A Quantitative Assessment of Time, Frequency, and Time-frequency Algorithms for Automated Seizure Detection and Monitoring
(1) Sunset High School, Portland, Oregon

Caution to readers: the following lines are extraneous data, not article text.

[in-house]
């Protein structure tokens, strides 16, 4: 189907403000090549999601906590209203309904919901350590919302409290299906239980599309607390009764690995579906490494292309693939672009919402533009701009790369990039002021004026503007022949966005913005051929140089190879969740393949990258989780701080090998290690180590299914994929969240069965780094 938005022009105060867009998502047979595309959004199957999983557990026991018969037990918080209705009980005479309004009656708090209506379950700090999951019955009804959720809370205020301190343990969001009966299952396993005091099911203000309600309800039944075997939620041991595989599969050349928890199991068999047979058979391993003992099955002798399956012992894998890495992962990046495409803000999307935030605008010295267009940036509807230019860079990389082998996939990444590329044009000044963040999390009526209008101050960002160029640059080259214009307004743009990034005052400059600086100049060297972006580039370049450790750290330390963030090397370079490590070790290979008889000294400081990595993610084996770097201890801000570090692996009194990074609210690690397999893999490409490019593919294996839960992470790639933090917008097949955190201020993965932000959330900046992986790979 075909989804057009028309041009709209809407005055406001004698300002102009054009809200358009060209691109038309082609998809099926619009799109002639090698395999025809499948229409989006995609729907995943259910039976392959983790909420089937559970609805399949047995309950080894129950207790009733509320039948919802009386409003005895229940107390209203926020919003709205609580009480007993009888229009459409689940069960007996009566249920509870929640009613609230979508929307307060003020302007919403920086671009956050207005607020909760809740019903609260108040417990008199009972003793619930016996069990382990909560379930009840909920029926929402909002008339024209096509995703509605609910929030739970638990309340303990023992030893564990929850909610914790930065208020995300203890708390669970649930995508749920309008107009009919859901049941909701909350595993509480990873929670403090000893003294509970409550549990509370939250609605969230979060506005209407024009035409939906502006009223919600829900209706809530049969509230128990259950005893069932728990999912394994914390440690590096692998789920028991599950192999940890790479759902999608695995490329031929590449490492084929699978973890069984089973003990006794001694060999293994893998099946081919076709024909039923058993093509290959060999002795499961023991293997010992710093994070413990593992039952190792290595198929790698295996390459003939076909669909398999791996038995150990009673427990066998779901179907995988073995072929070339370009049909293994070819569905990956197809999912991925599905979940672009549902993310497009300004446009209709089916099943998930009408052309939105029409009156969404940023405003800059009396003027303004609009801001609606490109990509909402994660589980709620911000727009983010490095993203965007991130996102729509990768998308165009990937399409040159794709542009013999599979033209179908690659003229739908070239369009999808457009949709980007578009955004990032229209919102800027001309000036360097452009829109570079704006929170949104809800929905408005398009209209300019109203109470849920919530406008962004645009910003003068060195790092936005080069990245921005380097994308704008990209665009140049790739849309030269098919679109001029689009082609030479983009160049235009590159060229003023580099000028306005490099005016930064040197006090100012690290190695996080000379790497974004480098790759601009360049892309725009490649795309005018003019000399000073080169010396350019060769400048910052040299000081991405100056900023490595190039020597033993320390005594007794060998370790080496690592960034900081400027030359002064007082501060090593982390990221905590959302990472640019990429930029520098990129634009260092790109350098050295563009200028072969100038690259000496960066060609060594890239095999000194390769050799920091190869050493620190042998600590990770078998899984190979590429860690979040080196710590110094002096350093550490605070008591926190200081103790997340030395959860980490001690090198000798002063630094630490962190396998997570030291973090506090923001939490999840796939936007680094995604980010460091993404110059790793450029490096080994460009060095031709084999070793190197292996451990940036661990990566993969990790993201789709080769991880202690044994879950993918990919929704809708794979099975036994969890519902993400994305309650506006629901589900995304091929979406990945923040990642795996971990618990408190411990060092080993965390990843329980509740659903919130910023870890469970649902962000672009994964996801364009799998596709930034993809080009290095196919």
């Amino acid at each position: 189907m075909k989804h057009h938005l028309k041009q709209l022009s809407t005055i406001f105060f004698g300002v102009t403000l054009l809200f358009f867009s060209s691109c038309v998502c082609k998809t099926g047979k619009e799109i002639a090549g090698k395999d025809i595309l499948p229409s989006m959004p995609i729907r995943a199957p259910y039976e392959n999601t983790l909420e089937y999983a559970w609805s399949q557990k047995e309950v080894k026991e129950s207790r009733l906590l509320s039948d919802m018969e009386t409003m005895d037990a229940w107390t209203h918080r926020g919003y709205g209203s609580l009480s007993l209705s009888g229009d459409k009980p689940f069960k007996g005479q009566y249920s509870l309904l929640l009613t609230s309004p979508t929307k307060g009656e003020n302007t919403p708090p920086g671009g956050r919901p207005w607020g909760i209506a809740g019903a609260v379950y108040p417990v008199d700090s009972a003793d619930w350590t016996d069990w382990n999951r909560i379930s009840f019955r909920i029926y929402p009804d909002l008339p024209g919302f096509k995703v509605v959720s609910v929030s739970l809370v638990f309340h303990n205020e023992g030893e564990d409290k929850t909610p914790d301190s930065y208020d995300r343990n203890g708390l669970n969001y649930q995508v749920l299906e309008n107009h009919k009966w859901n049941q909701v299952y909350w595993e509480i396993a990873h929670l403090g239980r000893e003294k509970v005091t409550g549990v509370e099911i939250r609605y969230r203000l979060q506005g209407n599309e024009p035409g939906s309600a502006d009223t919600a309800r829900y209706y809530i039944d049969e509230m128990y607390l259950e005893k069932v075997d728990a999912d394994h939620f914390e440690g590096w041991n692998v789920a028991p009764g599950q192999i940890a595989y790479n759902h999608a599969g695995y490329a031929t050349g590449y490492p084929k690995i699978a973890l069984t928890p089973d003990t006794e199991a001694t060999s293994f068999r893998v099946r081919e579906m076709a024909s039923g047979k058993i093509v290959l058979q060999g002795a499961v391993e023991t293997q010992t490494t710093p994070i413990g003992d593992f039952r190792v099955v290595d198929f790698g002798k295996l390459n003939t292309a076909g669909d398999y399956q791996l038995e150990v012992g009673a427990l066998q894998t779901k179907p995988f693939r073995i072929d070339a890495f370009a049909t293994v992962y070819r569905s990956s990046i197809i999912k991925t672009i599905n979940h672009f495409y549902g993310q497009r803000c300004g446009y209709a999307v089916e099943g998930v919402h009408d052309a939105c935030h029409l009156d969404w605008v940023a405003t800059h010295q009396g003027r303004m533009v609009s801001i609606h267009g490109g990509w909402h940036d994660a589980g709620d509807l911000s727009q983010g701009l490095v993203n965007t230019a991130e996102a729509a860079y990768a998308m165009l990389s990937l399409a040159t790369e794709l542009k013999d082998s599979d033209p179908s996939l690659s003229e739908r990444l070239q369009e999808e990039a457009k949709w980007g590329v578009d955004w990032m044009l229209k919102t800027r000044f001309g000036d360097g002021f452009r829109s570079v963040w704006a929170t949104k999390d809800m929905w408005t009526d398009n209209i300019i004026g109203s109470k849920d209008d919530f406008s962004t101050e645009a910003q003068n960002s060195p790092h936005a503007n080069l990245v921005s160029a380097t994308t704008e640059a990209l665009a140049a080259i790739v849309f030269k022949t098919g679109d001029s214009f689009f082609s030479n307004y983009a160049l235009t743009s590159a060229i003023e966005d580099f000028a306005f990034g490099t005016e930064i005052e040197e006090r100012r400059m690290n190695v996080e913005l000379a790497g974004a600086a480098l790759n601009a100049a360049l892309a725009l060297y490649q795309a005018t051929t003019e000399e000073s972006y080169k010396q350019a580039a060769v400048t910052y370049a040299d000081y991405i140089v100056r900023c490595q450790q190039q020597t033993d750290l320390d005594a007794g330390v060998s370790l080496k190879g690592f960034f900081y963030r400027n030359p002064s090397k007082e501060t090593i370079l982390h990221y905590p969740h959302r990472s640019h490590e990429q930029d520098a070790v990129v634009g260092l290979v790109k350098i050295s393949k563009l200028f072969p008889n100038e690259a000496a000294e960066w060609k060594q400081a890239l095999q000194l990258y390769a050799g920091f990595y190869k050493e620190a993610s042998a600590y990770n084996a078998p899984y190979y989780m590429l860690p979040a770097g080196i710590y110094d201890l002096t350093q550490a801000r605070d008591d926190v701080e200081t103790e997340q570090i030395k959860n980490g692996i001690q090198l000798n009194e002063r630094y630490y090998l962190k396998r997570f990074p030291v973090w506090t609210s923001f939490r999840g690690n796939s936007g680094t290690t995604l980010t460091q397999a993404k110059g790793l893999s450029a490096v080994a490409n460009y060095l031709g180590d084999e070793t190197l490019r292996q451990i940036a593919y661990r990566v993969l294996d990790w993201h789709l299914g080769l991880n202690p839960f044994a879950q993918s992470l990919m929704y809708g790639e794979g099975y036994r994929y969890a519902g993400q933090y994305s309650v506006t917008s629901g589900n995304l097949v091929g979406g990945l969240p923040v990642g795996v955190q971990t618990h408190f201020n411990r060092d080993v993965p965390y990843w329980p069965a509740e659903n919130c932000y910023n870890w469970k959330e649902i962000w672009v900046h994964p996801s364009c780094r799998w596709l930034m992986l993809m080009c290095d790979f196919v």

Epilepsy is a chronic brain disorder impacting more than 65 million people worldwide (1% of the population). Its primary symptoms, seizures, can occur without warning and can be deadly. Each year, over 100,000 patients die from Sudden Unexpected Death in Epilepsy (SUDEP). A reliable seizure warning system can help patients stay safe. This work presents a comprehensive, comparative analysis of three different signal processing algorithms for automated seizure/ictal detection. The methods perform feature extraction and seizure detection on scalp electroencephalogram (EEG) signals. The first optimized mathematical model, Approximate Entropy, performed statistical time domain analysis using a new sliding window protocol. The second algorithm performed seizure-specific spectral energy binning using the Fast Fourier Transform in the frequency domain. The third method applied signal decomposition to extract ictal features by implementing a time-frequency Discrete Wavelet Transform method. Each epileptic seizure detection algorithm was successfully validated using >75 hours of recordings from the Boston Children’s Hospital’s CHB-MIT scalp EEG clinical database. Results indicated that the Discrete Wavelet Transform algorithm performed the best, achieving a seizure detection sensitivity of 92% and a specificity of 98%. The experimental results show that the proposed methods can be effective for accurate automated seizure detection and monitoring in clinical care.